Lipidomic analysis based on electrospray ionization mass spectrometry (ESI-MS) was first reported in 1994 (Han and Gross, 1994). Since then, a large number of lipidomic analysis methods have been developed, and many biologically important lipids have been revealed in animals, plants, and microorganisms. In higher plants, lipidomics has been used for profiling the responses of membrane lipid species to different environmental factors. For example, Degenkolbe et al. (2012) profiled the alterations in a lipidome during cold acclimation in the natural accessions of Arabidopsis thaliana and revealed that the relative abundance of several lipid species is highly correlated with freezing tolerance. A comparative profiling of membrane lipids in drought-stressed Thellungiella salsuginea and Arabidopsis thaliana showed that increased abundance of plastid lipids (digalactosyldiglyceride) and double bond index improves the fluidity of membranes and thus increases the water stress tolerance of T. salsuginea relative to that of A. thaliana (Yu and Li, 2014). Other studies using lipidomics methods showed that the increased synthesis rates of storage lipids, such as triacylglycerol (TG), is an essential adaptive response of plant cells to high temperature stress (Mueller et al., 2015; Narayanan et al., 2016a; Narayanan et al., 2016b). Furthermore, lipidomic analysis of the mesophyll cell and bundle sheath cell chloroplasts in maize (Zea mays) revealed that low monogalactosyldiacylglycerol (MGDG) content in bundle sheath cell chloroplasts renders them more tolerant to salinity stress than mesophyll cell chloroplasts (Omoto et al., 2016). Although lipidomics analyses on plant response to different environment stresses have been performed, few have specifically targeted salinity stress (Natera et al., 2016; Omoto et al., 2016). Comprehensively profiling lipid composition under salinity condition in plant species with contrasting salt tolerance will shed new light on the potential functions of individual lipid species or lipid classes in salinity tolerance (Natera et al., 2016).

Sweet potato (Ipomoea batatas L.) is an important food and industrial crop that ranks seventh in terms of worldwide staple food production (Bovell-Benjamin, 2007). This root crop is cultivated through vegetative propagation, and the physiological and molecular mechanisms underlying intraspecific difference in salt tolerance are largely unknown. In our previous study, we investigated salt response in two sweet potato varieties at the whole plant level. Our results showed that the salt-tolerant sweet potato cultivar has a high capacity for root ion homeostasis mediation and nitrogen uptake and assimilation under salinity condition (Yu et al., 2016). In the present study, we detected leaf and root lipidome profiles of two sweet potato cultivars under salinity conditions. We discovered the important role of phosphatidylserine (PS) and TG in mediating PM H+-ATPase activity and salt defensive responses in sweet potato leaves.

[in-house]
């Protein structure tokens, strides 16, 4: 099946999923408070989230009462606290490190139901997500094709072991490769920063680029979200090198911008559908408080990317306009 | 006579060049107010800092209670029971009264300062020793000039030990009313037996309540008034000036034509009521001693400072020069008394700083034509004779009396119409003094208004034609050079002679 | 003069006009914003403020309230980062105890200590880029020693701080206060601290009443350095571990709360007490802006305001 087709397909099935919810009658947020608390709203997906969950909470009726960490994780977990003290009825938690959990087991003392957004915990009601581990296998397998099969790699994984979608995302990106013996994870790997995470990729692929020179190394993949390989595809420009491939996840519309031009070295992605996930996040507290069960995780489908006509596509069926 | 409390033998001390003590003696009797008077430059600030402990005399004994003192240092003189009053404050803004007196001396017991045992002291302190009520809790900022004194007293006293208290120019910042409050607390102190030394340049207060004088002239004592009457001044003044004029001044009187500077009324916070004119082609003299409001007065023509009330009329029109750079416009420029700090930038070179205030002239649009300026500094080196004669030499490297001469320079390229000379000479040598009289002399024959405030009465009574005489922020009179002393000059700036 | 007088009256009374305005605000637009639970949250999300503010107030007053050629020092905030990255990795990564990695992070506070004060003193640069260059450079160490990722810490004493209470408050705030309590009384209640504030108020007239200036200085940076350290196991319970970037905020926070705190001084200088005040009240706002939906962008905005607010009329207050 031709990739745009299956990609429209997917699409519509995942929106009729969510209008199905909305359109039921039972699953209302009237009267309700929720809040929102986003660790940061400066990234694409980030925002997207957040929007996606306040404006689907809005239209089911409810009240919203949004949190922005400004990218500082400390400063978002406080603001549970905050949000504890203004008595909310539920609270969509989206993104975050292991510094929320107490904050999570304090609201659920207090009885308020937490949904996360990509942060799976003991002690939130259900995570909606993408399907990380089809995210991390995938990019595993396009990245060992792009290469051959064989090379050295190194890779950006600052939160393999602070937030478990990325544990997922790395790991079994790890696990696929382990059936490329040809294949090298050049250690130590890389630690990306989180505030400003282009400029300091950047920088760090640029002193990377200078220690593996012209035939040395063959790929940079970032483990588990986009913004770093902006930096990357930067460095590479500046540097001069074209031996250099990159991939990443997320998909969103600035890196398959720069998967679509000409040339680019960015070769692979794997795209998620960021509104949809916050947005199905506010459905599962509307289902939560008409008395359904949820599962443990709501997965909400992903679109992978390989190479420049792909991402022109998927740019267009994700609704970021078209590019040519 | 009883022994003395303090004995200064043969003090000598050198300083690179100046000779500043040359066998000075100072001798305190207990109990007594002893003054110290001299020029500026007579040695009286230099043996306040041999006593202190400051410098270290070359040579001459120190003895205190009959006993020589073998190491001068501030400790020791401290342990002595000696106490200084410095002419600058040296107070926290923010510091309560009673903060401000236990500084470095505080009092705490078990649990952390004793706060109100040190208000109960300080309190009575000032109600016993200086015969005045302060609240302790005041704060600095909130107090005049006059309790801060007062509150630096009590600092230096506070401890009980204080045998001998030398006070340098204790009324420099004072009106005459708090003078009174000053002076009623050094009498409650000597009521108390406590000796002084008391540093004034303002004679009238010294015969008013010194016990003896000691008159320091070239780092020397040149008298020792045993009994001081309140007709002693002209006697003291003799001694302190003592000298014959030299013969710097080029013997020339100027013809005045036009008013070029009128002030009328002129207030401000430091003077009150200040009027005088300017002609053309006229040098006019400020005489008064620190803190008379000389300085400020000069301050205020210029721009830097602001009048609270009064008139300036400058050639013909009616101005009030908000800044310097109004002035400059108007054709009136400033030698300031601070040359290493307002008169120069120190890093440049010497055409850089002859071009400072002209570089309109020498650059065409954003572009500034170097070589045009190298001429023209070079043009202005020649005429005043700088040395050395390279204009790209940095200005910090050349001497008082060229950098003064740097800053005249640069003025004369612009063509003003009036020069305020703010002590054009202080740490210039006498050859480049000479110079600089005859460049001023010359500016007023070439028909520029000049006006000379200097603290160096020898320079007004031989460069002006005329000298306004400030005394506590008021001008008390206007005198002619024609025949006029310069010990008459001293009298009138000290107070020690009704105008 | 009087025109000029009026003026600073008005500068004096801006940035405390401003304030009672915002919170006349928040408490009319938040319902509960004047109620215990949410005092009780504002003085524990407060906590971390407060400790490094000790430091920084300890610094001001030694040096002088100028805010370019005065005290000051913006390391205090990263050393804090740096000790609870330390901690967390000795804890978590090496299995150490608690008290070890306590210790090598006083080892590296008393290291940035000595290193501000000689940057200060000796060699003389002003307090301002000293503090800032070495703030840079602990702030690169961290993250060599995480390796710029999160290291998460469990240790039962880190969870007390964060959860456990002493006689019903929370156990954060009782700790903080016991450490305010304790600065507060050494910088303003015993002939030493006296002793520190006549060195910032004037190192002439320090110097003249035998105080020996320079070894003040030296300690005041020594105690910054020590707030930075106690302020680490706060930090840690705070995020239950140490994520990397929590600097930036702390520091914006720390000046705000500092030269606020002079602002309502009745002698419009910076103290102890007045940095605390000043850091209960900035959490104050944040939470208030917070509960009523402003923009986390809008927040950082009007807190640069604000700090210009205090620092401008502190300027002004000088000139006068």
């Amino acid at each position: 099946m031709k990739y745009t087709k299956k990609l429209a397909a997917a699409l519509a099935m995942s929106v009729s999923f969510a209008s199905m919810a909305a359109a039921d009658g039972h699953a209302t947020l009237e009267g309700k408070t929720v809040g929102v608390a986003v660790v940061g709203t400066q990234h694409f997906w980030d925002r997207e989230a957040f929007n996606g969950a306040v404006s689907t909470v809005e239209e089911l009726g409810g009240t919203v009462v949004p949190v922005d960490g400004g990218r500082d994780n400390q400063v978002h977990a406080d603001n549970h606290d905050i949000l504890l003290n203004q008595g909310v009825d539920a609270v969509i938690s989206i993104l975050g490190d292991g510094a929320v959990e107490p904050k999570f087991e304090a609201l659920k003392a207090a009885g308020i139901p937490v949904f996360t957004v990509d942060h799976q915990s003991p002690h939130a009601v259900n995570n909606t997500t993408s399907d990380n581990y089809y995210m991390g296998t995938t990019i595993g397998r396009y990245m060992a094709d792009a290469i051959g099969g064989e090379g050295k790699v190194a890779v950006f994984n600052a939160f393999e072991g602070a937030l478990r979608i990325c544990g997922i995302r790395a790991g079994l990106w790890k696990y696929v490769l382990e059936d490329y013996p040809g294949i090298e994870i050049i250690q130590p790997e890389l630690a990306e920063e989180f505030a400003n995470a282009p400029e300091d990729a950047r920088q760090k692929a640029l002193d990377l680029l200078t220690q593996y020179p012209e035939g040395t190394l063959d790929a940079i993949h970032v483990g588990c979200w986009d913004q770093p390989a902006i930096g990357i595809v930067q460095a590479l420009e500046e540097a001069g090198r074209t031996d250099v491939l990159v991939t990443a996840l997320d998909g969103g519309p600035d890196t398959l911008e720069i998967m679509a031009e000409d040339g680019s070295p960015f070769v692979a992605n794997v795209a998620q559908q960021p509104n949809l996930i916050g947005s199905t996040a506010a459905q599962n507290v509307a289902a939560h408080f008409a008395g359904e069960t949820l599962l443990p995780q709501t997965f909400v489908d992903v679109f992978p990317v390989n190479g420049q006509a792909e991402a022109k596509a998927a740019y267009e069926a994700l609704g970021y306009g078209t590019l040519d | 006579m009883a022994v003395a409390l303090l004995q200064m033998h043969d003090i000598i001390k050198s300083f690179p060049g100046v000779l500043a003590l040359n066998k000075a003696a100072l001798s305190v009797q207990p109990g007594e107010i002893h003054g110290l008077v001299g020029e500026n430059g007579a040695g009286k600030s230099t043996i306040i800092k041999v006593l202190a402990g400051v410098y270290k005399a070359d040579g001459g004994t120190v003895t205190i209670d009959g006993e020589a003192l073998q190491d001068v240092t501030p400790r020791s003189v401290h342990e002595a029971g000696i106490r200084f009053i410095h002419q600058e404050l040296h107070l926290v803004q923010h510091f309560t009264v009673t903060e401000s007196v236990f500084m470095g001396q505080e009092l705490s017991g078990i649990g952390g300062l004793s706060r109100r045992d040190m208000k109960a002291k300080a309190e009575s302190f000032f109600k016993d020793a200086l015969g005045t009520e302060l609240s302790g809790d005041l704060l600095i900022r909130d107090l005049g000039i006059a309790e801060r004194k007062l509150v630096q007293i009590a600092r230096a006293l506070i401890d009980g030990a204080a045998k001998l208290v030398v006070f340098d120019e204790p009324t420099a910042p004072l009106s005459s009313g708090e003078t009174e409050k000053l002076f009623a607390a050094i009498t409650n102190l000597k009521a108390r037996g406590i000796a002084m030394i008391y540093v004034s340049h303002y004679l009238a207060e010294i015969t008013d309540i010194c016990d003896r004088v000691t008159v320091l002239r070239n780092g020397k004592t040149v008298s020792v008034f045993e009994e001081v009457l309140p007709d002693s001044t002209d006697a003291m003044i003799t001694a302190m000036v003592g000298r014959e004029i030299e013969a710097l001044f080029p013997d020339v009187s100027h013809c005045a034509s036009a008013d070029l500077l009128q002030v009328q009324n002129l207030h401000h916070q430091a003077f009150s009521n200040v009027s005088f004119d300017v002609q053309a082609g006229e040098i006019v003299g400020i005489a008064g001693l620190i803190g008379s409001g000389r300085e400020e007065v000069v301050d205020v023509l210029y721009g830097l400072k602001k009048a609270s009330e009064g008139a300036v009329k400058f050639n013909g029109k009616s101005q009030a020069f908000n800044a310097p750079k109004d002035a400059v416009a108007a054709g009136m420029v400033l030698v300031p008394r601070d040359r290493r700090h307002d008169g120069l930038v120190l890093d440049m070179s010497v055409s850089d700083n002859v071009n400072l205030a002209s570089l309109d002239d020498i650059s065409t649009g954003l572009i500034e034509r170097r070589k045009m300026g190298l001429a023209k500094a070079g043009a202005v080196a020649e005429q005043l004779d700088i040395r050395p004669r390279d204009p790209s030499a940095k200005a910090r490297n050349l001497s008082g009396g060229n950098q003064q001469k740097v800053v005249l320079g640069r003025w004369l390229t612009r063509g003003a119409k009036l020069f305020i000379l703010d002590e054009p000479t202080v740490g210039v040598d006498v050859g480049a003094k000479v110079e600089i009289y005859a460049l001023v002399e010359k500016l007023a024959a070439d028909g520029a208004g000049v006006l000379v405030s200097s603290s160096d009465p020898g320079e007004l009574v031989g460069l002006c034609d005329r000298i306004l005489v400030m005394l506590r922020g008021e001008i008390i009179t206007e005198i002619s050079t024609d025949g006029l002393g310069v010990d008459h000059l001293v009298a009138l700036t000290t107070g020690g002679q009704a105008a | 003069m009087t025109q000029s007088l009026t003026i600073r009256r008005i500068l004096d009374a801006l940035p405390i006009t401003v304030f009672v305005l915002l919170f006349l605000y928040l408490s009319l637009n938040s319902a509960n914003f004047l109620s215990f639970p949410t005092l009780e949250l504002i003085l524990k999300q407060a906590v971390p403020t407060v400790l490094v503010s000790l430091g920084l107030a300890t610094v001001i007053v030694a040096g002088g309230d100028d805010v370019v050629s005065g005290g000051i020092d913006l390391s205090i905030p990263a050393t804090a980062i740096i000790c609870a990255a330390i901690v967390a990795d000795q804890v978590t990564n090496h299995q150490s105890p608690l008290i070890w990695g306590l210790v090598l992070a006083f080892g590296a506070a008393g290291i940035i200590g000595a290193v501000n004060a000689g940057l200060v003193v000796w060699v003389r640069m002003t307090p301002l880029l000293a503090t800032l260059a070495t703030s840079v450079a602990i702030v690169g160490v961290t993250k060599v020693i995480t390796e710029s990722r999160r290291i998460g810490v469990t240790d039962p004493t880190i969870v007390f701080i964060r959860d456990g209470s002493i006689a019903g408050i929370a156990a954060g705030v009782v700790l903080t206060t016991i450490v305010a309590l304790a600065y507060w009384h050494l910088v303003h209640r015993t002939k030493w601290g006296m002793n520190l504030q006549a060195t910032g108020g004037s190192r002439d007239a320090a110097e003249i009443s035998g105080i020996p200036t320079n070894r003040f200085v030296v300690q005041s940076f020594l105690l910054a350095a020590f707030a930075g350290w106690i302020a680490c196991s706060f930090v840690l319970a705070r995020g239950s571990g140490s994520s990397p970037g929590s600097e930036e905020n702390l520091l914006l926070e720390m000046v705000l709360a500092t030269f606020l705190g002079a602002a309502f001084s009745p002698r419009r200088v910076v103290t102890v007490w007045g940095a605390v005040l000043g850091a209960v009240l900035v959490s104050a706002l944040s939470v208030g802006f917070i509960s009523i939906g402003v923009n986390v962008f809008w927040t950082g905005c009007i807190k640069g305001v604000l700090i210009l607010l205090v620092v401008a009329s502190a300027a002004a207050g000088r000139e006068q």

Materials and Methods

Plant Materials and Treatments

The salt-tolerant variety Xu 22 and salt-sensitive cultivar Xu 32 were used in this study (Yu et al., 2016; Yu et al., 2018). Sweet potato shoots with five or six leaves were hydroponically cultured in half-strength Hoagland solution at 28°C with a photoperiod of 16 h (300 μmol m−2 s−1) for 2 weeks. Uniform rooting seedlings were subsequently cultivated in half-strength Hoagland solution with 200-mM NaCl for 7 days. Then, the tender roots and functional leaves were excised, immediately frozen in liquid nitrogen, and subsequently stored at −80°C for further lipidomics analysis.

For exogenous PS experiments, functional leaves were collected from Xu 32, pretreated with 0.1-, 0.5-, and 1.0-μM PS emulsion (Sigma, from soybean) for 24 h, then placed in a transparent culture dish containing essential nutritional elements (Knop’s solution) and corresponding concentrations of PS. NaCl (200 mM) as salt treatment was added to the culture solution. The solutions were refreshed every day, and the culture dishes were placed at 28°C with a photoperiod of 16 h (300 μmol m−2 s−1) for 6 days. Afterward, the detached leaves were collected for various physiological analyses.

For diphenyl methylphosphonate (DMP) experiments, functional leaves were collected from Xu 22 and pretreated with 25-μM DMP (Sigma) for 24 h, and salt treatment was applied as described earlier. Finally, the detached leaves were collected for various physiological analyses.

Lipid Extraction and Lipidomics Analysis